Today I’m delighted to welcome clifi novelist Lisa Devaney who will share her ‘Porridge & Cream’ read.
“As winter pends, and the leaves are turning beautifully vibrant colours, before they die off of the trees here in London, UK, I like the idea of turning to a comfort book, that can see me through the days that turn dark early and warm me up in the cold nights. When Sandra Danby invited me to blog about my ‘Porridge & Cream’ favourite book, I had a hard time, at first, picking just one that would qualify as the way she describes it as “It’s the book you turn to when you need a familiar read, when you are tired, ill, or out-of-sorts, where you know the story and love it.”
“Some on my selection list included a non-fiction title of Rachel Carson’s The Sea Around Us, and the collected stories of Ray Bradbury’s The Illustrated Man, but ultimately, I feel I turn most often to the book, that bred the movie that I watch most often as a comfort film. Philip K. Dick’s Do Androids Dream of Electric Sheep wins my pick for being my ‘Porridge & Cream’ novel. Published first in 1968, this post-apocalyptic near future fictional account is weird and scary enough to keep me turning the pages. The book inspired Ridley Scott’s film classic Blade Runner, which I have watched again and again, as well as reading the book.
“In Dick’s future world, de-constructed by a world nuclear war, we find a robot bounty hunter who is tasked with killing off six defected models – and his hunt of them compels us to question the meaning of life for them and ourselves. Bounty hunter Rick Deckard is fascinated by live animals, as most have been made endangered or extinct in the war, and wants to own one.
“I was first recommended this book by a dear friend who is a science-fiction fan. It was in the late 1990s, and both of us were working hard in the intensity of the dot com boom in New York City’s Silicon Alley. It was all feeling very sci-fi in daily life, as many of the technologies we were working with were shaping the future of things to come – and in fact, many did just that! So I picked up Do Androids Dream of Electric Sheep and it felt, at that time, all too real that our futures could be filled with human-like robots, and other strange technologies that feature in the book. At the same time, I was also going around the city performing as my alter-ego cartoon self I called (((Futuregirl))) and sharing my odd SLAM-style poetry. Blade Runner fashion gave me inspiration in styling my (((Futuregirl))) costume [below].
I’d say now, especially when the winter sets in, I turn to the book, and the film, once or twice a year, when I want to step back in time and put myself back to that memory of being in the height of the dot com madness, living in an exciting and crazy city like New York and using my imagination to flash-forward a few decades and dream of what might be coming our way.”
About In Ark: A Promise of Survival by Lisa Devaney
In Ark is set in the year 2044, in New York City, Mya Brand is working as a digital archivist, trying to save the life stories of every human on the planet before climate change makes Earth unliveable.
Keeping laser-focused on her mission is helping her escape the emotional pain she feels from a failed first marriage. Along with support from her actress best friend and bartender buddy, she is rebuilding her life and trying to heal her hard shell. Fraught with daily hardships of survival in the face of climate change, she struggles on to get food, maintain power and protect her delicate skin from the harmful rays of the sun. With little funding for her digital archiving project, she keeps going but dreams of how much more she could do with more resources. Then, one day, she is abducted by an eco-survivalist community that calls itself Ark and promises to make her dreams come true. But is Ark the solution to climate change or the problem?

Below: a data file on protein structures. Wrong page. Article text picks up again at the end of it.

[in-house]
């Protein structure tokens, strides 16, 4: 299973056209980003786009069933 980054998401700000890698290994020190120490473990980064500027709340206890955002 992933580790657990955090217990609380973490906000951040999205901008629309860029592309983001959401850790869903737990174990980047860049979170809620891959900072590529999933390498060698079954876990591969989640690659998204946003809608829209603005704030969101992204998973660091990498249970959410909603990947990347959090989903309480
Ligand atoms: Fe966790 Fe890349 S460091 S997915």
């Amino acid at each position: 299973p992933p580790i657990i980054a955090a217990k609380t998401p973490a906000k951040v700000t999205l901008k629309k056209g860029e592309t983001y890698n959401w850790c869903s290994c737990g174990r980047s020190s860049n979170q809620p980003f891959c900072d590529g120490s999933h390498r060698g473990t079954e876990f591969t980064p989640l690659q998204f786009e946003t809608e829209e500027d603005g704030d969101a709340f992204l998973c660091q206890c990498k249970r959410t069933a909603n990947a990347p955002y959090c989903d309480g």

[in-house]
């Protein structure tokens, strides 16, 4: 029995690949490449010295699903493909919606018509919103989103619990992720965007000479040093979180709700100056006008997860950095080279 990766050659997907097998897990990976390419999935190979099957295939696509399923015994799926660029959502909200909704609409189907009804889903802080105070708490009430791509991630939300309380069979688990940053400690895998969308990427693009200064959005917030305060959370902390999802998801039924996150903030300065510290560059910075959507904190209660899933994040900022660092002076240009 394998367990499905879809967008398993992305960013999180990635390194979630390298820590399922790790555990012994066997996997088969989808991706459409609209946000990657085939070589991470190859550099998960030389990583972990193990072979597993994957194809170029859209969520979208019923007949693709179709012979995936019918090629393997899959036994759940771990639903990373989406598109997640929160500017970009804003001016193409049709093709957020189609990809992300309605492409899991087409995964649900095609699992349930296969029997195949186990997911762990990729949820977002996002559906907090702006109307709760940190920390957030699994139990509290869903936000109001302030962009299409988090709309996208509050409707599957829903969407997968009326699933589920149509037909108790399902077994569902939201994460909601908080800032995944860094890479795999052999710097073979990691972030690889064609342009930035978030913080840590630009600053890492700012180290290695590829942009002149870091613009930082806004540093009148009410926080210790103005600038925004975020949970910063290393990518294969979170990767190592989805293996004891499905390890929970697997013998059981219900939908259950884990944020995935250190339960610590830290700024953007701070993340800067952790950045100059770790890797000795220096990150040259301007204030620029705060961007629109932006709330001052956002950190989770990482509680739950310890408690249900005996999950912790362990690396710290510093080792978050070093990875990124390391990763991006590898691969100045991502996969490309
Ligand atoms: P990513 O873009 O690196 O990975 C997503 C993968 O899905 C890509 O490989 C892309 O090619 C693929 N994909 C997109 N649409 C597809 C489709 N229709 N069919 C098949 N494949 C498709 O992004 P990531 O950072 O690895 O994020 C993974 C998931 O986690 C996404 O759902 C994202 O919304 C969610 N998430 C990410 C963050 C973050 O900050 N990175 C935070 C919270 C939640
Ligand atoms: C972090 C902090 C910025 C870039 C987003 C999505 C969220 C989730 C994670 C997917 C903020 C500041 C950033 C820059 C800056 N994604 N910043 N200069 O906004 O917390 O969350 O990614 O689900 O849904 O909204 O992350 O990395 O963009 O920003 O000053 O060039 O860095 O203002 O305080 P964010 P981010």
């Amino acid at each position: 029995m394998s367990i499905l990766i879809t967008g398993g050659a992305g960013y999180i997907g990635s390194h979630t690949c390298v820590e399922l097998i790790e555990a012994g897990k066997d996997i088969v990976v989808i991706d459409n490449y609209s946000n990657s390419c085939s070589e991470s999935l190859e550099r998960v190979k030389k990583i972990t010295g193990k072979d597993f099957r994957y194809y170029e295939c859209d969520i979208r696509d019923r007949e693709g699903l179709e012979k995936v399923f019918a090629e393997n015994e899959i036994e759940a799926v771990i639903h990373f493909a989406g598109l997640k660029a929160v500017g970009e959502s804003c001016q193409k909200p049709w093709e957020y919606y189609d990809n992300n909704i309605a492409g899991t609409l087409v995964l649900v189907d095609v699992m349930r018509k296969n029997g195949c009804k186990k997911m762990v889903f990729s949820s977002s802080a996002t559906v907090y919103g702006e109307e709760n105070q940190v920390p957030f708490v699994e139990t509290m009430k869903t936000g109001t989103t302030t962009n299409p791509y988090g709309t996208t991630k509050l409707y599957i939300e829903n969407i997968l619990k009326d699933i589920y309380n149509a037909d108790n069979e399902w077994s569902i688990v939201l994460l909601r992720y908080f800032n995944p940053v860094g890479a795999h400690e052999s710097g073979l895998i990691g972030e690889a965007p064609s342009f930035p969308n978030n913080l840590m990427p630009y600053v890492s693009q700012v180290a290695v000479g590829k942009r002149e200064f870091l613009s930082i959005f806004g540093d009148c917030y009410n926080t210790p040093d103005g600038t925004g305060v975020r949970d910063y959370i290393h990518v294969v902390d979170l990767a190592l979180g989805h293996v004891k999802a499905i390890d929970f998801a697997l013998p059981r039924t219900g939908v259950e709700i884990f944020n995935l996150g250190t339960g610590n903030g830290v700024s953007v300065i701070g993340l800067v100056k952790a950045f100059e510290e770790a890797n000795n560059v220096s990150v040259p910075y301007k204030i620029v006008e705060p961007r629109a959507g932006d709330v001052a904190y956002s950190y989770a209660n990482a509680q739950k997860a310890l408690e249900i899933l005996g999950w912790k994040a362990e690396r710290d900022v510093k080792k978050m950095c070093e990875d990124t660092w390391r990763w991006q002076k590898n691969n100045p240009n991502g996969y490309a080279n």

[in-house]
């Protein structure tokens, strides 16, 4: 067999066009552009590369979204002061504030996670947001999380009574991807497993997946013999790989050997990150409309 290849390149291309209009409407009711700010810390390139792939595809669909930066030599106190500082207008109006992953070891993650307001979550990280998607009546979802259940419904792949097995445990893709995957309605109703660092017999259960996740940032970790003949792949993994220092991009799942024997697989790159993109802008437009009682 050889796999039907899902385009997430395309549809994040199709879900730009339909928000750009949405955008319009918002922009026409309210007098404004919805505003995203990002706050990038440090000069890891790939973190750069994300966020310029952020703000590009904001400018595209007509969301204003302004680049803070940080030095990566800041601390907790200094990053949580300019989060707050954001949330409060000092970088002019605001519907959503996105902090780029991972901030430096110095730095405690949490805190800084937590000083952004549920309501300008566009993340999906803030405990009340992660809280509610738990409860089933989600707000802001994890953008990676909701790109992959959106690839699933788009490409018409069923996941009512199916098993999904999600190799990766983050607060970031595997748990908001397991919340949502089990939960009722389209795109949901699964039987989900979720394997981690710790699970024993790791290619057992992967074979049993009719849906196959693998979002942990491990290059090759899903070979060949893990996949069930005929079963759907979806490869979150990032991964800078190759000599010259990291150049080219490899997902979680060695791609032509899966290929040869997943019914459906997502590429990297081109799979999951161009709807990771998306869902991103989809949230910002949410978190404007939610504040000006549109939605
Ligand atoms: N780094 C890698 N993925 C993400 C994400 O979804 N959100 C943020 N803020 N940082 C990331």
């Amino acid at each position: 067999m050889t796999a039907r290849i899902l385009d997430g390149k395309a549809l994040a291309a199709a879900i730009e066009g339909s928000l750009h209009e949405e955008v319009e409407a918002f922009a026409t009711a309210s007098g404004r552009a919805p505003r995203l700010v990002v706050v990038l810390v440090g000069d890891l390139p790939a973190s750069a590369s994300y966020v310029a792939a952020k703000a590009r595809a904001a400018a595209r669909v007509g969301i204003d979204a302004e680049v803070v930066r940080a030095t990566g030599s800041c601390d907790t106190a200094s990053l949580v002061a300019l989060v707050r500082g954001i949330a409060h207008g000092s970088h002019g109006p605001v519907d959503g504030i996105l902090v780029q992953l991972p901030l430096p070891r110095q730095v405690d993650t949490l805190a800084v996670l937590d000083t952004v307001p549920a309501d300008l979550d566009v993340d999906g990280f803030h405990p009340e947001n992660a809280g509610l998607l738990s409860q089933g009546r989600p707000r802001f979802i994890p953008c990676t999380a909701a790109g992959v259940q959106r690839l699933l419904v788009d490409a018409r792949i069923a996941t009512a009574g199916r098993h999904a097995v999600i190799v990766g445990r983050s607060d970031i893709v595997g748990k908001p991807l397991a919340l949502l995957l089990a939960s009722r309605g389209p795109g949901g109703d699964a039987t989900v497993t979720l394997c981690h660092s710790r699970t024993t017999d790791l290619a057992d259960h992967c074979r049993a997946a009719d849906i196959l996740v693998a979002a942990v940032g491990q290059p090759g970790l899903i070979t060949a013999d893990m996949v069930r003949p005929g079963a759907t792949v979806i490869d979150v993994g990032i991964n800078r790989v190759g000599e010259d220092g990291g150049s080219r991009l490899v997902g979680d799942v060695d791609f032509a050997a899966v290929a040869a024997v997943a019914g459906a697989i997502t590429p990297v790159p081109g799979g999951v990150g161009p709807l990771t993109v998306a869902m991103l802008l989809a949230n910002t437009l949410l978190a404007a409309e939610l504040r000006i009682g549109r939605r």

Read my review of In Ark.
Lisa Devaney’s Bio
Whether it was writing and illustrating her own comic books as a child, creating cartoon-inspired websites in the 90s, taking to the stage in New York City to perform in SLAM-poetry style as her make-believe online character (((Futuregirl))) or even spinning a publicity campaign for a business client, Lisa has been enthralled by storytelling and the mediums that can be used to tell her stories. Her imagination has now led her to writing and self-publishing books, with her debut novel In Ark: A Promise of Survival earning 5* ratings and reviews. But the story isn’t just on pages, follow the hashtag #InArk on Twitter, Instagram and Facebook to find the transmedia layer of Lisa’s newest storytelling adventure.
What is a ‘Porridge & Cream’ book? It’s the book you turn to when you need a familiar read, when you are tired, ill, or out-of-sorts, where you know the story and love it. Where reading it is like slipping on your oldest, scruffiest slippers after walking for miles. Where does the name ‘Porridge & Cream’ come from? Cat Deerborn is a character in Susan Hill’s ‘Simon Serrailler’ detective series. Cat is a hard-worked GP, a widow with two children and she struggles from day-to-day. One night, after a particularly difficult day, she needs something familiar to read. From her bookshelf she selects ‘Love in A Cold Climate’ by Nancy Mitford. Do you have a favourite read which you return to again and again? If so, please send me a message via the contact form here.
‘Do Androids Dream of Electric Sheep?’ by Philip K Dick [UK: Gollancz]
And if you’d like to tweet a link to THIS post, here’s my suggested tweet:
Why does author @lisadevaney love DO ANDROIDS DREAM OF ELECTRIC SHEEP by Philip K Dick? #books via @SandraDanby http://wp.me/p5gEM4-1OS